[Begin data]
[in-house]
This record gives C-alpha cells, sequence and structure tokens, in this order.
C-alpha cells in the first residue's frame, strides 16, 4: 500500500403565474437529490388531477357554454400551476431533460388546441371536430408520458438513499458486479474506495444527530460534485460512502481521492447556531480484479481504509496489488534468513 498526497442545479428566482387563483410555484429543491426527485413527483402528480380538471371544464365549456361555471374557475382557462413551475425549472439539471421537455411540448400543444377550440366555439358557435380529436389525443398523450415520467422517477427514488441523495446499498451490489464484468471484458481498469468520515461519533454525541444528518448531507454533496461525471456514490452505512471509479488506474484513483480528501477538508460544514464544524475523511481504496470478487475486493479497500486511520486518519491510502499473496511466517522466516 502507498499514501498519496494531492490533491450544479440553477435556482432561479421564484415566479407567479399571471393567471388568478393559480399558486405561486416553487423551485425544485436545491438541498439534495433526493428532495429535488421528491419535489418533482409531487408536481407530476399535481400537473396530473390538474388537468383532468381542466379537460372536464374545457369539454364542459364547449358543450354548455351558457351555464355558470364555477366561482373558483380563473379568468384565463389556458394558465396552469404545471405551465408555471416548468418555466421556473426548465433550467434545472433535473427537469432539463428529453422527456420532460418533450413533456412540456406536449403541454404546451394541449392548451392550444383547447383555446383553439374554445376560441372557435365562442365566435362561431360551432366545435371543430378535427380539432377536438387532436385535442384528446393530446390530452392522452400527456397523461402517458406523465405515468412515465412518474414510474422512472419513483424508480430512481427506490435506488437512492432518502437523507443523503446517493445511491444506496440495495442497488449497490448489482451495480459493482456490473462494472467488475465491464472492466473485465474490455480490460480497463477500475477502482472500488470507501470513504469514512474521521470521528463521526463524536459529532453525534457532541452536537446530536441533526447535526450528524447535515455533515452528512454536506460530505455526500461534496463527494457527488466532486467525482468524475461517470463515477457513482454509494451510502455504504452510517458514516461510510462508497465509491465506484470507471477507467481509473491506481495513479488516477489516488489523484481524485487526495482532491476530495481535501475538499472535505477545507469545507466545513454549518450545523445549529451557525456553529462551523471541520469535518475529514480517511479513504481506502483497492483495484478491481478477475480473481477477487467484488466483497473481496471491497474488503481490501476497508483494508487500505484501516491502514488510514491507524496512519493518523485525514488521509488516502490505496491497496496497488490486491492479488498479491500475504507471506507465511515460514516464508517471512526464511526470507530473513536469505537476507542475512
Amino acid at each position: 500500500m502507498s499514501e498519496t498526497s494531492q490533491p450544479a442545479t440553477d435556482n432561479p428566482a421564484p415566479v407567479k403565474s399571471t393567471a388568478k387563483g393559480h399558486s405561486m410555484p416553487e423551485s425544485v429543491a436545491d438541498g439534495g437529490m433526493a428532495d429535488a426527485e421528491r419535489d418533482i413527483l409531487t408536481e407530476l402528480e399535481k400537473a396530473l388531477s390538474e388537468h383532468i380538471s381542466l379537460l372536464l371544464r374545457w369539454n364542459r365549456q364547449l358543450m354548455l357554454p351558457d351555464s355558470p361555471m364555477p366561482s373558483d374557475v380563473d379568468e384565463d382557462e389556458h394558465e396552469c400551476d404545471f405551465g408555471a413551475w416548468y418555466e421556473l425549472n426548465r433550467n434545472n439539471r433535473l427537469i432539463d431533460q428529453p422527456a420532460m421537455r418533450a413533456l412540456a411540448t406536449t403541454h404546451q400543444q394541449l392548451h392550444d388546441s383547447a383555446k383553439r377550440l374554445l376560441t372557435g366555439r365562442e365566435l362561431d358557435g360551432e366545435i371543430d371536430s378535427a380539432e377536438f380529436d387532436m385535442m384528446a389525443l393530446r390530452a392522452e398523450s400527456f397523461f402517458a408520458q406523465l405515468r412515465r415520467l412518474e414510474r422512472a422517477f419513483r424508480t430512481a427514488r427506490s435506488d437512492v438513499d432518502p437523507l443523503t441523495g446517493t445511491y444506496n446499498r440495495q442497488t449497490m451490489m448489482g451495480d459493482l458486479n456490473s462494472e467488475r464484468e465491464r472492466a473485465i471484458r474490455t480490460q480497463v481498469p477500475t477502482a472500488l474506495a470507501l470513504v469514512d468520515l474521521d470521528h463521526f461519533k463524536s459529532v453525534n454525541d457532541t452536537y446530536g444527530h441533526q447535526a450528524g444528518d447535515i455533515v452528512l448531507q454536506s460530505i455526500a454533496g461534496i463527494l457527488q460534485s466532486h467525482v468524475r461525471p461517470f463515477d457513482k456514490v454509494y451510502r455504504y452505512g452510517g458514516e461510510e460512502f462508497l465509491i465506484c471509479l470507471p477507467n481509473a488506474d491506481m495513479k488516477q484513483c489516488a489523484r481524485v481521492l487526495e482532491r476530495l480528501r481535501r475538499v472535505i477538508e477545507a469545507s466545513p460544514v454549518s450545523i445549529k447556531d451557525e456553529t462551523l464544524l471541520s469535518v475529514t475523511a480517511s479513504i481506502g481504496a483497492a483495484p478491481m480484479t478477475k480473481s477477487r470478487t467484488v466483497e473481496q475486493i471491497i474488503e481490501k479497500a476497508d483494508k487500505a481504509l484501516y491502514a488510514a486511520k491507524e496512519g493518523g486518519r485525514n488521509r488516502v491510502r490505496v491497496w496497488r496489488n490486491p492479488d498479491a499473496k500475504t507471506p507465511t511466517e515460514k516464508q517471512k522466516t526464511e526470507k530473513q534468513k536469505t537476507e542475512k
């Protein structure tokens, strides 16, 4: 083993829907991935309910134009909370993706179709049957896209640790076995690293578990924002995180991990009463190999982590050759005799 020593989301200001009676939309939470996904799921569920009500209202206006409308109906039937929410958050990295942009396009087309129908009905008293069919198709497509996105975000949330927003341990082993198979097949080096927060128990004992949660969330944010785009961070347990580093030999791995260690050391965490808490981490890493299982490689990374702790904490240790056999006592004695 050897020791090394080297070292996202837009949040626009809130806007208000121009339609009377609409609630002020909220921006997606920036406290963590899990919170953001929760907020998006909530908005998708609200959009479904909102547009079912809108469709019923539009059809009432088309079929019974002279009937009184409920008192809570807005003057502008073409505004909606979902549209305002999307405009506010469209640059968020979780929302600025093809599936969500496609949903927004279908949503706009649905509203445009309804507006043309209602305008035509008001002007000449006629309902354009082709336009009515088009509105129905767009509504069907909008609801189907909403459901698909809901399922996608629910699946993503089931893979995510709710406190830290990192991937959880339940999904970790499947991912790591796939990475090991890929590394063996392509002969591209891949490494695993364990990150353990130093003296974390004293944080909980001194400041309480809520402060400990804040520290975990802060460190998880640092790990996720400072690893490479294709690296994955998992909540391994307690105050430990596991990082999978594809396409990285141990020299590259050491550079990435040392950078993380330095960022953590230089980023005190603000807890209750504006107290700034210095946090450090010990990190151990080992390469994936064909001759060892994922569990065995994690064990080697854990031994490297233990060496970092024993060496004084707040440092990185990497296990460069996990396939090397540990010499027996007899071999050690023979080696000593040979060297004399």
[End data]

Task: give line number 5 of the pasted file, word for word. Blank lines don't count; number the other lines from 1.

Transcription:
């Protein structure tokens, strides 16, 4: 083993829907991935309910134009909370993706179709049957896209640790076995690293578990924002995180991990009463190999982590050759005799 020593989301200001009676939309939470996904799921569920009500209202206006409308109906039937929410958050990295942009396009087309129908009905008293069919198709497509996105975000949330927003341990082993198979097949080096927060128990004992949660969330944010785009961070347990580093030999791995260690050391965490808490981490890493299982490689990374702790904490240790056999006592004695 050897020791090394080297070292996202837009949040626009809130806007208000121009339609009377609409609630002020909220921006997606920036406290963590899990919170953001929760907020998006909530908005998708609200959009479904909102547009079912809108469709019923539009059809009432088309079929019974002279009937009184409920008192809570807005003057502008073409505004909606979902549209305002999307405009506010469209640059968020979780929302600025093809599936969500496609949903927004279908949503706009649905509203445009309804507006043309209602305008035509008001002007000449006629309902354009082709336009009515088009509105129905767009509504069907909008609801189907909403459901698909809901399922996608629910699946993503089931893979995510709710406190830290990192991937959880339940999904970790499947991912790591796939990475090991890929590394063996392509002969591209891949490494695993364990990150353990130093003296974390004293944080909980001194400041309480809520402060400990804040520290975990802060460190998880640092790990996720400072690893490479294709690296994955998992909540391994307690105050430990596991990082999978594809396409990285141990020299590259050491550079990435040392950078993380330095960022953590230089980023005190603000807890209750504006107290700034210095946090450090010990990190151990080992390469994936064909001759060892994922569990065995994690064990080697854990031994490297233990060496970092024993060496004084707040440092990185990497296990460069996990396939090397540990010499027996007899071999050690023979080696000593040979060297004399």